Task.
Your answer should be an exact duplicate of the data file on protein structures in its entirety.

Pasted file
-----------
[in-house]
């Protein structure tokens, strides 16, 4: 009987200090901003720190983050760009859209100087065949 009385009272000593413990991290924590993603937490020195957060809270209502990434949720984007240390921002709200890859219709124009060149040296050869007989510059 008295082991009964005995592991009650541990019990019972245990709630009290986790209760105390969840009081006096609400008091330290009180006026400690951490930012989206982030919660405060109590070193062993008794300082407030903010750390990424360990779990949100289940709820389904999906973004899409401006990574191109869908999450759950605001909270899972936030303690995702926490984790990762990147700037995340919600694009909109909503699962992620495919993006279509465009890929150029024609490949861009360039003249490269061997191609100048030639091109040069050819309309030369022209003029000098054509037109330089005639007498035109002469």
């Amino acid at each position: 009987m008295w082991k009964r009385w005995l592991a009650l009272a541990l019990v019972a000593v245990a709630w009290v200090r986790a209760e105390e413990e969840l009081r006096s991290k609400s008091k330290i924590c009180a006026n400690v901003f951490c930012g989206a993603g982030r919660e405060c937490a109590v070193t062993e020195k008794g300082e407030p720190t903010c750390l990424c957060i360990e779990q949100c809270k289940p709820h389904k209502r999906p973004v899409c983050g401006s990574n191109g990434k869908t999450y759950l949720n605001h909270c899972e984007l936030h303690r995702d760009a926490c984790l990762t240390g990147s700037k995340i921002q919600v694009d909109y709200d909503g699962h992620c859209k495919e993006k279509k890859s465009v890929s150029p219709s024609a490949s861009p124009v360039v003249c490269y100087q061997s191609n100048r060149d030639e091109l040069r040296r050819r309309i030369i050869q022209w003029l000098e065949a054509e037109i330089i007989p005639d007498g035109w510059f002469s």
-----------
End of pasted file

[in-house]
């Protein structure tokens, strides 16, 4: 009987200090901003720190983050760009859209100087065949 009385009272000593413990991290924590993603937490020195957060809270209502990434949720984007240390921002709200890859219709124009060149040296050869007989510059 008295082991009964005995592991009650541990019990019972245990709630009290986790209760105390969840009081006096609400008091330290009180006026400690951490930012989206982030919660405060109590070193062993008794300082407030903010750390990424360990779990949100289940709820389904999906973004899409401006990574191109869908999450759950605001909270899972936030303690995702926490984790990762990147700037995340919600694009909109909503699962992620495919993006279509465009890929150029024609490949861009360039003249490269061997191609100048030639091109040069050819309309030369022209003029000098054509037109330089005639007498035109002469």
């Amino acid at each position: 009987m008295w082991k009964r009385w005995l592991a009650l009272a541990l019990v019972a000593v245990a709630w009290v200090r986790a209760e105390e413990e969840l009081r006096s991290k609400s008091k330290i924590c009180a006026n400690v901003f951490c930012g989206a993603g982030r919660e405060c937490a109590v070193t062993e020195k008794g300082e407030p720190t903010c750390l990424c957060i360990e779990q949100c809270k289940p709820h389904k209502r999906p973004v899409c983050g401006s990574n191109g990434k869908t999450y759950l949720n605001h909270c899972e984007l936030h303690r995702d760009a926490c984790l990762t240390g990147s700037k995340i921002q919600v694009d909109y709200d909503g699962h992620c859209k495919e993006k279509k890859s465009v890929s150029p219709s024609a490949s861009p124009v360039v003249c490269y100087q061997s191609n100048r060149d030639e091109l040069r040296r050819r309309i030369i050869q022209w003029l000098e065949a054509e037109i330089i007989p005639d007498g035109w510059f002469s």